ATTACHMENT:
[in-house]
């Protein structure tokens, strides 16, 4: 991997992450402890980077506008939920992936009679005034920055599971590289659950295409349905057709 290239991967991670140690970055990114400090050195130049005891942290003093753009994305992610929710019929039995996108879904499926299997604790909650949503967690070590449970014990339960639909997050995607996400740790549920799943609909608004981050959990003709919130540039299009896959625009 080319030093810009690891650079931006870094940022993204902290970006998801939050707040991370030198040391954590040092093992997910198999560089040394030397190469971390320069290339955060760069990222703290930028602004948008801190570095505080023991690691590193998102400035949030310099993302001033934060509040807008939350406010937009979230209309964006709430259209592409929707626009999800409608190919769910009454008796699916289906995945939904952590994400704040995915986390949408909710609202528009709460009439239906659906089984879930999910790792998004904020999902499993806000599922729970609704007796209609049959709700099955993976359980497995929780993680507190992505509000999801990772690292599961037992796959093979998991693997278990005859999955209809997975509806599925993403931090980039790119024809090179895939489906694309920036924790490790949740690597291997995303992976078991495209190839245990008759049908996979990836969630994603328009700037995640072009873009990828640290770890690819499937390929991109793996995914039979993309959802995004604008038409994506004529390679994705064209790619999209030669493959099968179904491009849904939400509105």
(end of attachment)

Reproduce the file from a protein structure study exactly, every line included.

[in-house]
């Protein structure tokens, strides 16, 4: 991997992450402890980077506008939920992936009679005034920055599971590289659950295409349905057709 290239991967991670140690970055990114400090050195130049005891942290003093753009994305992610929710019929039995996108879904499926299997604790909650949503967690070590449970014990339960639909997050995607996400740790549920799943609909608004981050959990003709919130540039299009896959625009 080319030093810009690891650079931006870094940022993204902290970006998801939050707040991370030198040391954590040092093992997910198999560089040394030397190469971390320069290339955060760069990222703290930028602004948008801190570095505080023991690691590193998102400035949030310099993302001033934060509040807008939350406010937009979230209309964006709430259209592409929707626009999800409608190919769910009454008796699916289906995945939904952590994400704040995915986390949408909710609202528009709460009439239906659906089984879930999910790792998004904020999902499993806000599922729970609704007796209609049959709700099955993976359980497995929780993680507190992505509000999801990772690292599961037992796959093979998991693997278990005859999955209809997975509806599925993403931090980039790119024809090179895939489906694309920036924790490790949740690597291997995303992976078991495209190839245990008759049908996979990836969630994603328009700037995640072009873009990828640290770890690819499937390929991109793996995914039979993309959802995004604008038409994506004529390679994705064209790619999209030669493959099968179904491009849904939400509105």